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The Namesake

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Lucy Serenska

on 5 June 2014

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Transcript of The Namesake

The Namesake
Jhumpa Lahiri
Plot Summary
Ashoke was in an accident in his youth
Ashoke and Ashima have an arranged marriage in Calcutta, after which they move to the US
Ashima has Gogol--didn't prepare "good name"
Born in Cambridge, but Ashima hates it and they move to Pemberton Road
Ashoke wants Gogol's school to use his good name Nikhil, but they insist on calling him Gogol
Ashima has Sonali, whose pet name is Sonia
The children grow up feeling American rather than Bengali
Gogol begins to hate his unique name
The Gangulis return to India for eight months during Gogol’s junior year, and Gogol and Sonia are incredibly uncomfortable there
Writing Style
Puritanism - Gangulis represent foreigners = Puritans. Portray the Puritan ideals:
Industriousness - Ashoke working at MIT
Temperance - preventing self from becoming completely American Ashima seeks to keep Indian culture.
Romanticism – One “I” of Romanticism is Individualism. Gogol searching to be an individual and have his own identity.
Realism - Local dialect. Bengali culture and language. " To predict his future path in life Gogol is offered a plate holding a clump of cold Cambridge soil...a ballpoint pen, and a dollar bill, to see if he will be a landowner, scholar, or businessman" (40).
Modernism - Damaged views of “New Eden.” Ashima does not view America as a utopia. She would rather go back to India and raise her children there and be with her family.
Themes & Symbols
Female contemporary author
Contemporary literature was one of the first times when female literature was acknowledged and read just as much as male literature
Portrays various examples of contemporary literature:
More character driven than plot driven (Realism). The novel focuses on Gogol's struggle to find an identity
Self-conciousness: Gogol "takes himself apart" over the concept of his name.......Also changes his name before going to college to Nikhil. Doesn't feel right.
Cultural Diversity: Gogol compares Maxine's American parents to his Bengali parents....Maxine's "environment" is much more liberal based while Gogol's is centered around the idea of maintaining a culture.
Author Biography-Jhumpa Lahiri
born in London
raised in Rhode Island.
B.A. in English literature from Barnard College in 1989. Lahiri then received multiple degrees from Boston University.
Taught creative writing at Boston University and the Rhode Island School of Design.
2001- married Alberto Vourvoulias-Bush, a Guatemalan-Greek-American journalist.
Lives in Rome, Italy with her husband and their two children, Octavio and Noor.
The Namesake
Similarities with Gogol
Parents were Bengali Indian immigrants. Lahiri considers herself an American.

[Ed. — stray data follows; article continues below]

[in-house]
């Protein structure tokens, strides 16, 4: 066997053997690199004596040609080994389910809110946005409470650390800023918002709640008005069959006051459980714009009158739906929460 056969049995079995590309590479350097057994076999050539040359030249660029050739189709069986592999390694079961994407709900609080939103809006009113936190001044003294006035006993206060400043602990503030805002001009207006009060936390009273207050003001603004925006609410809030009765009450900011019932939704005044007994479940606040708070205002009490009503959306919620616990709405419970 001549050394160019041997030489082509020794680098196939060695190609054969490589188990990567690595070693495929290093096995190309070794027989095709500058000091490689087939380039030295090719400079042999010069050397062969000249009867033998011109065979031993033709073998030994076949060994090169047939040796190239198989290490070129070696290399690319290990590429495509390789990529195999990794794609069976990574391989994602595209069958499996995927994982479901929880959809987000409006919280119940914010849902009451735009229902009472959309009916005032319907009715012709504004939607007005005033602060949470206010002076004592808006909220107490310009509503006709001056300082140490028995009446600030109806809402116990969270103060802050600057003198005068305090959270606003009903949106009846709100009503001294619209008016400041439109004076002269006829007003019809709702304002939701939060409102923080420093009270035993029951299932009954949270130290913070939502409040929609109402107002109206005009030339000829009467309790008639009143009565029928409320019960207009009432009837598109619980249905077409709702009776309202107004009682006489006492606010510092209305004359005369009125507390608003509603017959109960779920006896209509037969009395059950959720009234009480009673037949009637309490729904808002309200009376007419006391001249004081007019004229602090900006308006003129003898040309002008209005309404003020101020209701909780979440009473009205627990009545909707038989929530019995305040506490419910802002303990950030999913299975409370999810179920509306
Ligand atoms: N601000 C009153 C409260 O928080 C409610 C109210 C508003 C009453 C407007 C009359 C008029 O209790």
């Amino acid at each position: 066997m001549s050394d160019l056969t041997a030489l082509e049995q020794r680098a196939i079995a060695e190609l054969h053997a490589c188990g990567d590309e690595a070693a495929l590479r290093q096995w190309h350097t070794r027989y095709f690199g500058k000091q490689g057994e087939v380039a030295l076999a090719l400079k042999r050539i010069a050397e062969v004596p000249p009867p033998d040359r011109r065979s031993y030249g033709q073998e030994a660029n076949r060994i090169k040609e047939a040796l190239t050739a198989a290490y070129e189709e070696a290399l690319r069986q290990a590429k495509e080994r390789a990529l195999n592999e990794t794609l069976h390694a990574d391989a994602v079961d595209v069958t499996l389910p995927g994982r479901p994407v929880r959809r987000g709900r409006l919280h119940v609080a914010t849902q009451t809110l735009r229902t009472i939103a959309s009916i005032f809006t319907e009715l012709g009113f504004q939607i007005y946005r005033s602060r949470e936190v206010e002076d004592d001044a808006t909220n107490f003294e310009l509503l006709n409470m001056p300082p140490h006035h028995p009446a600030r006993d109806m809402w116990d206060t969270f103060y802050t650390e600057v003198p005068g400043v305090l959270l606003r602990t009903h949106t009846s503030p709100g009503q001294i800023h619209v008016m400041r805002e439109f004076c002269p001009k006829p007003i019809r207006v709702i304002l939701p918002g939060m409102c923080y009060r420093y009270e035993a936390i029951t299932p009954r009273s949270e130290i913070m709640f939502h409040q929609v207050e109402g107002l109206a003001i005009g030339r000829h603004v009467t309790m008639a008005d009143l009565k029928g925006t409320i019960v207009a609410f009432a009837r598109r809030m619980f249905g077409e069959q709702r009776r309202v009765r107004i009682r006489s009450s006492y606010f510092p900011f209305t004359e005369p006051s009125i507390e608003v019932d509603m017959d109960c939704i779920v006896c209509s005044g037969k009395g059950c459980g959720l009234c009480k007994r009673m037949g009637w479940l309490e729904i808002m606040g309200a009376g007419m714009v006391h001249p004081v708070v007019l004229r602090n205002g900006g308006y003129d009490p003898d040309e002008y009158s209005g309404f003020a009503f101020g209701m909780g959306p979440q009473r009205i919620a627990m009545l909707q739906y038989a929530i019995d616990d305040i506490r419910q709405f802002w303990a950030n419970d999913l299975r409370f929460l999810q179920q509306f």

When she began kindergarten in Kingston, Lahiri's teacher decided to call her by her pet name, Jhumpa, because it was easier to pronounce than her "good name".
Lahiri's motheir wanted her children to grow up knowing their Bengali heritage, and her family often visited relatives in Calcutta.
Her parents isolated her from mainstream American culture.
Growing up, Lahiri's loyalty to her parents conflicted with her desire to fit in.
Gogol-New Yorker

Symbolize how Gogol fits into society
"Gogol has nothing to say to these people. He doesn't care about their dissertation topics, or their dietary restrictions, or the color of their walls" (237).

Symbolize identity
Good Names vs Pet Names
"Tend to represent dignified and enlightened qualities" (26).
"Frequently meaningless, silly, ironic..." (26).
Ashima = she who is limitless
Sonali = she who is golden
Nikhil = he who encompasses all
Ashoke = he who ascends grief
To Ashoke = fresh start and inspiration
"Instead of thanking God he thanks Gogol, the Russian writer who saved his life" (21).
To Gogol = isolation + disconnect
"He hates... that it has nothing to do with who he is,that it is neither Indian nor American but of all things Russian" (76).

Major changes for Ganguli family
Transported literally and figuratively from one part of life to another
"Somehow, this small miracle causes Ashima to feel connected to Cambridge in a way she has not previously thought possible..." (43).
Measure of assimilation
"...the rice in Judy's canister is brown. To be polite, Ashima takes a cup, but downstairs she throws it away" (34)
Symbol of Family
"When [the food] arrives, it too disappoints her" (251)

Gogol Ganguli
Main protagonist
Feels uncertain, confused, conflicted
Identity crisis

Demonstrates the struggles of a person from multiple cultures
evolves to try to find his place
"He can't help but recall a novel... It had been an unhappy love story. If only his own life were so simple" (245).
delicate balance
"There was nothing, apart from his family, to draw him home, to make this train journey, again and again" (282).